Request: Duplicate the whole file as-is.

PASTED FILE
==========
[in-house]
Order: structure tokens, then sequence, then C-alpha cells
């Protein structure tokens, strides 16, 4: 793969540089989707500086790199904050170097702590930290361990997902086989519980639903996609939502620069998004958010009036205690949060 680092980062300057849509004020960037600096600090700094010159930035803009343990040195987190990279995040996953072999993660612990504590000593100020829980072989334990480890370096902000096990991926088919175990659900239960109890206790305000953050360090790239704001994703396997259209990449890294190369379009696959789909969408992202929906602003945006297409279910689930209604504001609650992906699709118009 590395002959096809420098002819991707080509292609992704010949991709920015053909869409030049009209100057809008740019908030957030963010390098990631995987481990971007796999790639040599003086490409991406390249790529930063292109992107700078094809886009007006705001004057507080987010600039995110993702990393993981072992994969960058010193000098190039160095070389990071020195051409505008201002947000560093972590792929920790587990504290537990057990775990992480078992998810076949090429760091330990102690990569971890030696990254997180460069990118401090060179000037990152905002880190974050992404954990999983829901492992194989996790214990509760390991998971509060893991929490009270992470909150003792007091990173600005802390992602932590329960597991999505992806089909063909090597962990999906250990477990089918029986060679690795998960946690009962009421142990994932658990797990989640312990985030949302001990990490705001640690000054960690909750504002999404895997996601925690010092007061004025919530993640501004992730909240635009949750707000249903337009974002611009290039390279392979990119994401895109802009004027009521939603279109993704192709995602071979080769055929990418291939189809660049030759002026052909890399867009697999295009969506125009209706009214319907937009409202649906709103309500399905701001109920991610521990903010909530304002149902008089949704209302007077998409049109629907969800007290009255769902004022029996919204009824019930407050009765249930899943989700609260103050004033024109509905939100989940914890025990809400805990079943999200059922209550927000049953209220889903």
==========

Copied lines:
[in-house]
Order: structure tokens, then sequence, then C-alpha cells
């Protein structure tokens, strides 16, 4: 793969540089989707500086790199904050170097702590930290361990997902086989519980639903996609939502620069998004958010009036205690949060 680092980062300057849509004020960037600096600090700094010159930035803009343990040195987190990279995040996953072999993660612990504590000593100020829980072989334990480890370096902000096990991926088919175990659900239960109890206790305000953050360090790239704001994703396997259209990449890294190369379009696959789909969408992202929906602003945006297409279910689930209604504001609650992906699709118009 590395002959096809420098002819991707080509292609992704010949991709920015053909869409030049009209100057809008740019908030957030963010390098990631995987481990971007796999790639040599003086490409991406390249790529930063292109992107700078094809886009007006705001004057507080987010600039995110993702990393993981072992994969960058010193000098190039160095070389990071020195051409505008201002947000560093972590792929920790587990504290537990057990775990992480078992998810076949090429760091330990102690990569971890030696990254997180460069990118401090060179000037990152905002880190974050992404954990999983829901492992194989996790214990509760390991998971509060893991929490009270992470909150003792007091990173600005802390992602932590329960597991999505992806089909063909090597962990999906250990477990089918029986060679690795998960946690009962009421142990994932658990797990989640312990985030949302001990990490705001640690000054960690909750504002999404895997996601925690010092007061004025919530993640501004992730909240635009949750707000249903337009974002611009290039390279392979990119994401895109802009004027009521939603279109993704192709995602071979080769055929990418291939189809660049030759002026052909890399867009697999295009969506125009209706009214319907937009409202649906709103309500399905701001109920991610521990903010909530304002149902008089949704209302007077998409049109629907969800007290009255769902004022029996919204009824019930407050009765249930899943989700609260103050004033024109509905939100989940914890025990809400805990079943999200059922209550927000049953209220889903």